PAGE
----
Some transit advocates see the latest proposal for high-speed rail from Windsor to Toronto as an overdue improvement to transportation in southwestern Ontario, while others see it as a flashy, expensive attempt to impress voters in next year's provincial election.
On Friday, the provincial government announced plans for high-speed rail between Toronto and Windsor, with the London to Toronto section opening by 2025.
Paul Langan, with the advocacy group High Speed Rail Canada, is hopeful this report will see action, unlike the previous 21 rail reports he lists on his website, dating back to 1970.
- High-speed rail in Ontario, finally? Not so fast
- High-speed rail between Toronto and London by 2025, premier says
Langan told Craig Norris, host of CBC K-W's The Morning Edition, on Wednesday that he thinks there is political momentum this time and the costs — pegged at $7-12 billion — seem accurate.
"It's too bad they didn't do it in '96, it would've been a lot cheaper," he said. "But this is what happens when you keep waiting decades and decades to do stuff, the cost goes up."
Langan gives a variety of reasons why previous rail plans didn't get built. One of the main reasons is that passenger rail hasn't been viable in Canada for 50 years.
"We have a generation of people who think (high-speed rail) is futuristic. But there's a generation in the rest of the world who call this transportation," he said.
Canada's lack of rail culture had combined with politicians who previously thought they could get re-elected by adding another lane to Highway 401, Langan said, but he doesn't think that's the case anymore.
However, transit advocate Steve Munro isn't so keen on Premier Kathleen Wynne's announcement.
Munro told CBC News it's the "flashiest solution" for the corridor and residents won't see any results for at least a decade.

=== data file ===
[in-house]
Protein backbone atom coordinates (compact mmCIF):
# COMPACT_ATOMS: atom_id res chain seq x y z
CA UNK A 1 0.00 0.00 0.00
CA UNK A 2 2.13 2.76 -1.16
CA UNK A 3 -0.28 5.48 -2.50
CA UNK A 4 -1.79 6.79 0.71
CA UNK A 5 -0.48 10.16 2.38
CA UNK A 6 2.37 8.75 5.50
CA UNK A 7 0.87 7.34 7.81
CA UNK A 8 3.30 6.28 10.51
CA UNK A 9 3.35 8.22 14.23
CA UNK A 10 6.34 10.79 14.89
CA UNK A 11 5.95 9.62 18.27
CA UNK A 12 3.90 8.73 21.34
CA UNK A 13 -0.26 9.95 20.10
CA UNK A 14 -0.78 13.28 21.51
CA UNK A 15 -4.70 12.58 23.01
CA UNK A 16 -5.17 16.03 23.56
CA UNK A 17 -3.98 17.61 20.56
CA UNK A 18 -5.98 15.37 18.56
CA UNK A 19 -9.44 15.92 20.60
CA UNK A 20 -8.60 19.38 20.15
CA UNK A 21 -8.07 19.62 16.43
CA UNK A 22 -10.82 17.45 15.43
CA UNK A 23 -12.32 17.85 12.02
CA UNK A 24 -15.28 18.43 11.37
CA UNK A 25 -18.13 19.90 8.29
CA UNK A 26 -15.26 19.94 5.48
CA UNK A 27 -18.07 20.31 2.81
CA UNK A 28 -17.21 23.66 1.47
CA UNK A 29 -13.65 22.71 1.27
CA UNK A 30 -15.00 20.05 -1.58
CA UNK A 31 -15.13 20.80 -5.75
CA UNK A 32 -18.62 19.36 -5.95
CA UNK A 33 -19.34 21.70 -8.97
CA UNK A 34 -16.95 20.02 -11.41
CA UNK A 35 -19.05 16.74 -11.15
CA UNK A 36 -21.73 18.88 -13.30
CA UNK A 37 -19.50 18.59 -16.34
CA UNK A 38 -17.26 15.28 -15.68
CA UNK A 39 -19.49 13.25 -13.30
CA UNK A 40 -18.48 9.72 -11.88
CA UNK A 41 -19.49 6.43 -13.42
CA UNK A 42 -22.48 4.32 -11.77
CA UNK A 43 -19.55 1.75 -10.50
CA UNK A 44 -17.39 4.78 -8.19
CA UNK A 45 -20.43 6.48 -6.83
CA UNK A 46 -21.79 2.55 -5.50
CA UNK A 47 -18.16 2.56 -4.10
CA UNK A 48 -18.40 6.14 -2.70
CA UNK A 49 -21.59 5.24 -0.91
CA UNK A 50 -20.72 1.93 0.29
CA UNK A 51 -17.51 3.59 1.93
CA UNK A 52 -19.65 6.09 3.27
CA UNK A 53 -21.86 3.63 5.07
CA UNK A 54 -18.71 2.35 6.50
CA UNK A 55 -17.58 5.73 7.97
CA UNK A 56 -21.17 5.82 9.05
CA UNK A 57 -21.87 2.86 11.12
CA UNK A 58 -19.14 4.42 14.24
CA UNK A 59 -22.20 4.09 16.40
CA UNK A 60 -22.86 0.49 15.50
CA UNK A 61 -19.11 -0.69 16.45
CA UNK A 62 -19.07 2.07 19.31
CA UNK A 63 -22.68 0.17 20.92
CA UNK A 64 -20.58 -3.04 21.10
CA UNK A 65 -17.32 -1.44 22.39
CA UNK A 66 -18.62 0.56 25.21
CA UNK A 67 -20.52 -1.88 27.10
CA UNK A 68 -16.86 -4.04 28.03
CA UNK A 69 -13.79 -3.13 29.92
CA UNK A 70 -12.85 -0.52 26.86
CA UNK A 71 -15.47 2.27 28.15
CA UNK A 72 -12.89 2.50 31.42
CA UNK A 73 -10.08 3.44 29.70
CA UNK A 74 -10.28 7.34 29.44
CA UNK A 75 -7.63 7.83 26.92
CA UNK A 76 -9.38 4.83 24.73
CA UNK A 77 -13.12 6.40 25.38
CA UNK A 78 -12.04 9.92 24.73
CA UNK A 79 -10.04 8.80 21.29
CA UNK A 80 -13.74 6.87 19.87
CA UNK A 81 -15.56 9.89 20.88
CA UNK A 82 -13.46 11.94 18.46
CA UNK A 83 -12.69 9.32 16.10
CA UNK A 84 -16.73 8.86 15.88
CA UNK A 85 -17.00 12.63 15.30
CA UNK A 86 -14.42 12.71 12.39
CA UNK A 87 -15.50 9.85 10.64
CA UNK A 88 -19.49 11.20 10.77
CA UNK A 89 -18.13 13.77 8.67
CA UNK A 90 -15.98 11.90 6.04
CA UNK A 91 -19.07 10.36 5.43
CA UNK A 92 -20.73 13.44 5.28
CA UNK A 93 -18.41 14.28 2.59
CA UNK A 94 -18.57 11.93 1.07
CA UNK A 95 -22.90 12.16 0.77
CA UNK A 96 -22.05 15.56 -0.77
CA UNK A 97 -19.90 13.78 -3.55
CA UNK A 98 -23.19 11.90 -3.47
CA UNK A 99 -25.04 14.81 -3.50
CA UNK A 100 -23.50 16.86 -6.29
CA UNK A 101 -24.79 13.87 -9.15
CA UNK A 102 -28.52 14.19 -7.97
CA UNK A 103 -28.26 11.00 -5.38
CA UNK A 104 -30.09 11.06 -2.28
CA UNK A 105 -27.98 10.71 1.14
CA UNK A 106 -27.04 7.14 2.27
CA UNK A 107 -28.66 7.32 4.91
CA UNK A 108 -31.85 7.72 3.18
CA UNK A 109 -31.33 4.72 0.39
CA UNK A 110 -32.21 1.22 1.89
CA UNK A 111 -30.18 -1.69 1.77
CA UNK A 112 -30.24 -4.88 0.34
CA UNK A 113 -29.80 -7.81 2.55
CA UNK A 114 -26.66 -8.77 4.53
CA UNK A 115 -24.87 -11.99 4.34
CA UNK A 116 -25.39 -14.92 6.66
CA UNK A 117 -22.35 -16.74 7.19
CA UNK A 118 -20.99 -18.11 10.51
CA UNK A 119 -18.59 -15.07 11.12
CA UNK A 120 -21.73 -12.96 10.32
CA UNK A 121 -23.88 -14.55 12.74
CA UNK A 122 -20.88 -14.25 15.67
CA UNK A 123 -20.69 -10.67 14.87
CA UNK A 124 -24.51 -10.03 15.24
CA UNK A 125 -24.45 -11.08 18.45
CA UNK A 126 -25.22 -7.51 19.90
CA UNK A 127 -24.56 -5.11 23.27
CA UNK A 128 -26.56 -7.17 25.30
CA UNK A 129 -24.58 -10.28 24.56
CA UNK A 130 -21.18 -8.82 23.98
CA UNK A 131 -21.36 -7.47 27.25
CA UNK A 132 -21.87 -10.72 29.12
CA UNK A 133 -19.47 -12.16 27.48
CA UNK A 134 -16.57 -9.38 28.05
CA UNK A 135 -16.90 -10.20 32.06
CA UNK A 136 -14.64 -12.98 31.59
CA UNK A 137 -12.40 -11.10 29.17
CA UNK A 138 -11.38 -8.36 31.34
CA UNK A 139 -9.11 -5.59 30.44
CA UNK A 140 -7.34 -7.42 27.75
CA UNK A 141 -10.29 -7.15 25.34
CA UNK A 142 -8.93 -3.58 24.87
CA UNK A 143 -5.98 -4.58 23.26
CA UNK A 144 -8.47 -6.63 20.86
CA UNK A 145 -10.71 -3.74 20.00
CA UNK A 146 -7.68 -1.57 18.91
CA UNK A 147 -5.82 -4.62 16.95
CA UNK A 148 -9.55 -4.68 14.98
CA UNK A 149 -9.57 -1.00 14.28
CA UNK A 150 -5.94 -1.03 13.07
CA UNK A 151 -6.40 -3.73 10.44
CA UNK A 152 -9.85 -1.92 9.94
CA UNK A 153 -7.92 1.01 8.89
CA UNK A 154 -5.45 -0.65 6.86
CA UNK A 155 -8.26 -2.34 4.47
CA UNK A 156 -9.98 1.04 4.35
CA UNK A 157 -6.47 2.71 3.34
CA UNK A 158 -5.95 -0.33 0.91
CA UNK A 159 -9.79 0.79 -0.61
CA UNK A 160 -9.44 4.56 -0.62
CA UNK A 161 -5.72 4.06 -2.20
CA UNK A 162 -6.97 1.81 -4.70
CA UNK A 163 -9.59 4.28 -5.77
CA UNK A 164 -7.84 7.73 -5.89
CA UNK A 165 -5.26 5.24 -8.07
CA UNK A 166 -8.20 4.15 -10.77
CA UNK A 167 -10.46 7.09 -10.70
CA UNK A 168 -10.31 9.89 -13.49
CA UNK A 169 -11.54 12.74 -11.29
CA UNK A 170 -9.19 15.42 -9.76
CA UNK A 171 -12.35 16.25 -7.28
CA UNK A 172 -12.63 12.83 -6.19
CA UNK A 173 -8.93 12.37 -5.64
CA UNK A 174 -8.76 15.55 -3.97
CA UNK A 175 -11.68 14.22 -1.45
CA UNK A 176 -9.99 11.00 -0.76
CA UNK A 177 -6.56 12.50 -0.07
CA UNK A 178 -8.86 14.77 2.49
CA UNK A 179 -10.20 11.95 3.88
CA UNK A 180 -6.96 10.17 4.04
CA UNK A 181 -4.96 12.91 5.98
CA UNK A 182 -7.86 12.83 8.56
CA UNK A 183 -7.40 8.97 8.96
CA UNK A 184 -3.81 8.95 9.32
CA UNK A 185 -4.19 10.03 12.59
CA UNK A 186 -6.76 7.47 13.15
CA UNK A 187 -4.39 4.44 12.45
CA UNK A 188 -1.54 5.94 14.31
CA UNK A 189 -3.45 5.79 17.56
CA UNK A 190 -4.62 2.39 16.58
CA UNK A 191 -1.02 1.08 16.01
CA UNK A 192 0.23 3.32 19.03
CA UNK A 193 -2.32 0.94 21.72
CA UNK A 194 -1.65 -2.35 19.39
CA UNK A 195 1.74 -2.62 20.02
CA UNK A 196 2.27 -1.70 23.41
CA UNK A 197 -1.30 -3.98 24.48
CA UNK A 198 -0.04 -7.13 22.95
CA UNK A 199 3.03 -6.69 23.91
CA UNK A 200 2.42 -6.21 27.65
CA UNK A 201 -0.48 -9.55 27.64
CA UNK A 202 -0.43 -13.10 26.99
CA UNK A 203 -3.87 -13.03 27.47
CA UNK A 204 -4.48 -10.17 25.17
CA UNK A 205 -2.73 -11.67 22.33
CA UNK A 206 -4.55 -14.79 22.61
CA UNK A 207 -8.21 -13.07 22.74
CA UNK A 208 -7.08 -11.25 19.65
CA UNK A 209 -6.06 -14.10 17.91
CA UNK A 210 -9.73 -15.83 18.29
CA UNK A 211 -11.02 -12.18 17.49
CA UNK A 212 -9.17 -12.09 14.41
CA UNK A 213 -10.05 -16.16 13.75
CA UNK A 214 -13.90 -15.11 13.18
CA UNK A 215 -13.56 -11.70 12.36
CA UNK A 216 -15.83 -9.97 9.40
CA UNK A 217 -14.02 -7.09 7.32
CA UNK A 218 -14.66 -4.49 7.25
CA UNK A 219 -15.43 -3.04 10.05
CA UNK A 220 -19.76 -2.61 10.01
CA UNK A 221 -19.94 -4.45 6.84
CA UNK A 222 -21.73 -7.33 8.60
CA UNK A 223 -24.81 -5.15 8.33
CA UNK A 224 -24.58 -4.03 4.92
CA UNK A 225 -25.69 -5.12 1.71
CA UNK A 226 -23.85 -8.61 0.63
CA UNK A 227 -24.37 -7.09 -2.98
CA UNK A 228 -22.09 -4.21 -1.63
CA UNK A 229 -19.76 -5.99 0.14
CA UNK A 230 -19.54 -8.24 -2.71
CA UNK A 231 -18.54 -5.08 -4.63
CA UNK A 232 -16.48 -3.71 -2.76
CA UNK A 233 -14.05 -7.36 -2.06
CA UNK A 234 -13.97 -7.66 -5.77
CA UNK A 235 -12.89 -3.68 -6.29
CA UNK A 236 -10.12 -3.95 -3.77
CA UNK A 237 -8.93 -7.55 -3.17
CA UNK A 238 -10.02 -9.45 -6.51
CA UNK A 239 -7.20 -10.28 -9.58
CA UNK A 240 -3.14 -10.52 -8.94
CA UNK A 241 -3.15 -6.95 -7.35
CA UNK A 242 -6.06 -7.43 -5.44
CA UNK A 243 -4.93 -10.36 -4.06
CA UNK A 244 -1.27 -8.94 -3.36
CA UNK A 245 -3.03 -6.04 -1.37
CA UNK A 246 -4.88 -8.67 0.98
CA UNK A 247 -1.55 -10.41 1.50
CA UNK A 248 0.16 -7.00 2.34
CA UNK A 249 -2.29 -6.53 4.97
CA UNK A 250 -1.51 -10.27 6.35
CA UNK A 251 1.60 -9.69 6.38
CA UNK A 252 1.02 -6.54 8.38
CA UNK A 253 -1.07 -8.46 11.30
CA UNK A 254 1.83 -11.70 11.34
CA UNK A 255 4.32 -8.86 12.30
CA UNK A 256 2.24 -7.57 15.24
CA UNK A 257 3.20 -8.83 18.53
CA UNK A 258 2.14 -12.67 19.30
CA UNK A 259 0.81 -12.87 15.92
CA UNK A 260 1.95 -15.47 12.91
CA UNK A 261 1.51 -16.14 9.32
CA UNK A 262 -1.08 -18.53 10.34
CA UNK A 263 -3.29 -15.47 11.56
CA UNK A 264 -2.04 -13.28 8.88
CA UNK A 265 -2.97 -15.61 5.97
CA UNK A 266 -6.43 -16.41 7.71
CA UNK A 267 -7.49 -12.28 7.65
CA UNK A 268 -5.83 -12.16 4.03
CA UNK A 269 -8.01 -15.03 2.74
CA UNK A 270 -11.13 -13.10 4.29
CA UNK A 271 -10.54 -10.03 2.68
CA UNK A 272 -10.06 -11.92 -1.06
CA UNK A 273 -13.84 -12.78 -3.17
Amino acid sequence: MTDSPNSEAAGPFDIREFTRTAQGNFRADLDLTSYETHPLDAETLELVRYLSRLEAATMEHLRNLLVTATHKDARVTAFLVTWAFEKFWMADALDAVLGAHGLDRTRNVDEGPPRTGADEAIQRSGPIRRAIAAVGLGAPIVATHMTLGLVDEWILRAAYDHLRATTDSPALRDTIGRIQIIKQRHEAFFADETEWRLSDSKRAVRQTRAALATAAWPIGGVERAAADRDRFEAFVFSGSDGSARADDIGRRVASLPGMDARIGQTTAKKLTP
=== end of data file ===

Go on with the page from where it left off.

A better and cheaper option, he said, would be to improve the existing rail lines between Toronto and London.
"The issue of of getting from Kitchener to Toronto on that line is not a question of the length of time it takes to make the trip, but the relative infrequency of the service and that's at least as important as the speed," Munro said.
This proposal is a perfect example to why it can be so difficult to get new transit built, he said.
"You wind up with the idea that the only way you can build a transit option is to spend a lot of money," Munro said.
Both Munro and Langan are concerned about what will happen to the proposal if the Liberals don't get re-elected.
Munro thinks because there is no alternative "reasonable proposal" on the table, nothing will change.
Langan says the Ontario Progressive Conservatives have been anti-rail for years, pointing to an idea by the Mike Harris government to push GO Transit service to the municipalities.
"Provincial conservatives have never supported it, they just criticize,"he said. "I'd like to know what their policy is and stop hiding in the bushes."
Prior to last week's announcement, Mike Harris, MPP for Kitchener-Conestoga and the Progressive Conservative transportation critic, said the provincial budget didn't do enough to address the desire for better rail service in the region.
"We have heard them loud and clear, easier access, faster access to the GTA is imperative. Not only into the GTA, but also back into the region back in the morning. There is still no rail option to date to come from Union [Station] to Kitchener-Waterloo," Harris said.